He's a citizen, and so am I. But the fact that you question the value of our support for rights shows the depths of your depravity. Do you hate rights that much?
I'm someone who recognizes what you apparently do not. That there are no rights with which we can dispense or which we can safely sacrifice upon the altar of the cause du jour and that when one of us becomes less free, we all become less free.
Is the violent felon less free because he can't own guns legally, and therefore all of us are? How about the 10-year-old.Those sweeping statements about freedom and rights are usually bullshit that you guys think sounds cool but upon inspection make no sense at all.
Straw man fallacy, mike. I accept that felons surrender some of their civil liberties...and that most states have in place a process whereby they can be regained after serving their sentence. Likewise, though it may vary from state to state, the ability to buy firearms is tied to the age of majority. Neither of these situations is analogous to what I had in mind. My hope is that you didn't realize that when you wrote your reply
Mike,If you are so inclined, you may read my more thorough response here: http://www.blogger.com/blogger.g?blogID=2588082931141893625#editor/target=post;postID=6213858113417347573
And felons have done something that actively harmed society--in many cases, at least. They have been through due process. Gun control seeks to restrict the rights of good citizens who have been convicted of no crimes.
Oh, is that your hope, really, RM? Your statement is an unnecessary insult. Your gun rights have always been restricted, and rightly so. This does not make anyone less free. The need to be more restricted with proper gun control. That will makes the society safer. "when one of us becomes less free, we all become less free," is one of the silliest pseudo-axioms I've ever heard in this argument.
First things, first. It was not my intent to be insulting. I apologize for wording my comments in a way that came across as an insult. Clearly, I need to be far more specific in my comments, so here we go:1)I recognize that we limit the rights of those who commit crimes. Such is the price for their behavior. We punish them for what they've done. We don't punish others for their actions.2)I further recognize the limitations we place upon those who are too young to exercise a right without adult supervision.3)While you may accept the idea that the loss of liberty can be accomplished without endangering other liberties, I do not. The things we do with the violent felon and the incompetent (whether by age or developmental delay) are not analogous to how we treat the competent adult who has committed no crime.4)Rights are exercised, not by society, but by the individuals who compose it. Likewise, it is the individuals in a society who are safe, not some nebulous mass.5)Freedom permits safety. Safety does not necessarily permit freedom.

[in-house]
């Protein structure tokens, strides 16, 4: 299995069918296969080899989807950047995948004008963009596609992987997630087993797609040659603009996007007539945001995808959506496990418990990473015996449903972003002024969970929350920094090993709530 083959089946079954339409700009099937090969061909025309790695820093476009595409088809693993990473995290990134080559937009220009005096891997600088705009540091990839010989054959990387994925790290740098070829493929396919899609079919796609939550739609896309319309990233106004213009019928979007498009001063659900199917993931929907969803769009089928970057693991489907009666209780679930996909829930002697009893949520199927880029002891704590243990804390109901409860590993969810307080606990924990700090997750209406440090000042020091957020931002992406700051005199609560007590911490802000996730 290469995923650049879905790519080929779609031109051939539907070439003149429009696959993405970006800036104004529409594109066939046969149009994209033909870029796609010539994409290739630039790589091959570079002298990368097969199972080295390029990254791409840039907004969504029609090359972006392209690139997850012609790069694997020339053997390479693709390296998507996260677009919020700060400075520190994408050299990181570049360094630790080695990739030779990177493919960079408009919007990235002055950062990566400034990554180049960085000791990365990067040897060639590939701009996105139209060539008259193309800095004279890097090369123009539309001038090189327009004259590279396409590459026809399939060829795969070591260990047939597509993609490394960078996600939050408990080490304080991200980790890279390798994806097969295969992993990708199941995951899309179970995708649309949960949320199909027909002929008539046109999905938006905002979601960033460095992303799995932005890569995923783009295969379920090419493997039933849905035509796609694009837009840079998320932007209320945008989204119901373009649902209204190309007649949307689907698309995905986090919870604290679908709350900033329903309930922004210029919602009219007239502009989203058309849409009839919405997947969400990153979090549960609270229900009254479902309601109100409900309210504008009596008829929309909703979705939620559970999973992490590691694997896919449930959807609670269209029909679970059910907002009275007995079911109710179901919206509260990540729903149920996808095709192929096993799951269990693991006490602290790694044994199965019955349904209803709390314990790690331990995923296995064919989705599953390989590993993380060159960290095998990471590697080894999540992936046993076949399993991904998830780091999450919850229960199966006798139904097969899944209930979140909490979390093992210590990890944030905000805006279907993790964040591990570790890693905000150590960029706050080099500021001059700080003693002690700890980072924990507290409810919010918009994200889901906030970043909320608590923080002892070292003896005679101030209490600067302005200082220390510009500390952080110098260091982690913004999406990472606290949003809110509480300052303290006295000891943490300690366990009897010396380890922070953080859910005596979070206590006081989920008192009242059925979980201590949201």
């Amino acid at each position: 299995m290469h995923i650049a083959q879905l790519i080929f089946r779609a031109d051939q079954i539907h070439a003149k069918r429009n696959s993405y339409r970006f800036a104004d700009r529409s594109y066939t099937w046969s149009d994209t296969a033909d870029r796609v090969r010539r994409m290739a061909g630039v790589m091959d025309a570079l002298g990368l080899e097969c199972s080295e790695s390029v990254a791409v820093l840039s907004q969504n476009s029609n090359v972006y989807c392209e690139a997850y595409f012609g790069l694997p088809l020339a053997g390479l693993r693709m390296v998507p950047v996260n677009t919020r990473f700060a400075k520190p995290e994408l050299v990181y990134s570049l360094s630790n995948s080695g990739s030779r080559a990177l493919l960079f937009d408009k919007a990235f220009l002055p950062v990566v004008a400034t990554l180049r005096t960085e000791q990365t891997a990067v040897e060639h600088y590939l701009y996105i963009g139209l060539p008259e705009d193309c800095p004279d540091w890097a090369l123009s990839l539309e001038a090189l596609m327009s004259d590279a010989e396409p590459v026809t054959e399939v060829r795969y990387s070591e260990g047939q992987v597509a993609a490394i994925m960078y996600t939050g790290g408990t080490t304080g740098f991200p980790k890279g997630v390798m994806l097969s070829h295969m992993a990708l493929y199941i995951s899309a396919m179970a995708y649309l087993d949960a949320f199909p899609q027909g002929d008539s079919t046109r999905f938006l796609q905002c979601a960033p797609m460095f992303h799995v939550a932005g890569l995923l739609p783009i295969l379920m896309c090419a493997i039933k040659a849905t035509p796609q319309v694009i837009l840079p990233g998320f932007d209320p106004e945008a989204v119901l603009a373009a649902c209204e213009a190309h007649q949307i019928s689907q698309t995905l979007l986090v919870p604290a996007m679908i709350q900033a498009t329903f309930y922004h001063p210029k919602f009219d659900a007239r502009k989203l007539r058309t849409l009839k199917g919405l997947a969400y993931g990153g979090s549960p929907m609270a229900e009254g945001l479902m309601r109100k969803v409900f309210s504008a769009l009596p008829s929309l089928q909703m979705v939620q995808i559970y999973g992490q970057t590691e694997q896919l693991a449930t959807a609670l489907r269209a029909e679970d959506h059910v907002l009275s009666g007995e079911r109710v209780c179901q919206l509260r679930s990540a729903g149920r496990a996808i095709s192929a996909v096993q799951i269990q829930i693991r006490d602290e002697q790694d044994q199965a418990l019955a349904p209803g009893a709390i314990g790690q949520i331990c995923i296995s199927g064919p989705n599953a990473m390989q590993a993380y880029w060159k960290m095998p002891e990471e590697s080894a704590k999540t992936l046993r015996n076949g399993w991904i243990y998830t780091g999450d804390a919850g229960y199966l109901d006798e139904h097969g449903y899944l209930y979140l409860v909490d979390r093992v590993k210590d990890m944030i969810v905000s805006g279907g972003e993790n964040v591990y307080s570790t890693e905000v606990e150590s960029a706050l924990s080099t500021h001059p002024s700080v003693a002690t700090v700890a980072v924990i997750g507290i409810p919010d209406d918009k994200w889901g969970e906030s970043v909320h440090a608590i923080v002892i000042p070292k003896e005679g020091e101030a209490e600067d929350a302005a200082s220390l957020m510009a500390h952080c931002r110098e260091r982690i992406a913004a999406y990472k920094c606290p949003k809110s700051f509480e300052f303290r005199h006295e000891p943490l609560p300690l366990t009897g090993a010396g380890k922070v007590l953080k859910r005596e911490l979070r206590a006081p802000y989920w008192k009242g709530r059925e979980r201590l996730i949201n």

You believe that to be silly? Curious. I said that when one of us loses freedom, we all lose freedom back when the PATRIOT Act was being written, when some Americans were attacking Muslims living in this country. I say the same thing when a gay man can't visit his partner in the hospital or has to fight the system to get the same survivor benefits that a straight widower would get.Please, try this for once: Imagine being asked to give up a right that you care about. How would you react?
RM, we don't only limit the rights of those who commit crimes or are too young, we limit every one else's too. You can't buy a machine gun without complying with extreme regulations. Isn't that limiting your freedom? Yes. Does that make us all less free? No.Your version of freedom does not increase safety, quite the opposite.
Mike, I was responding to your objections, nothing more. And yes, the limitations on buying a fully automatic weapon do, by definition, result in less freedom. The question on which you and I differ, i suspect, is whether this limitation and resulting loss of freedom is reasonable. It is my contention that it is not. The violence of that time was reduced, not by the NFA, but by the repeal of prohibition and some changes within the larger organized crime world.I do have a pretty high standard as to what constitutes a reasonable restriction on civil liberties. In my opinion it is best that the state have a significant burden to demonstrate the necessity of limiting a right before we, its sovereign masters, permit it to do so. I hold this opinion regarding all our civil liberties. As regards firearms, "free speech zones" and the provisions of the Patriot Act to name just a few, I've yet to see the state meet that burden.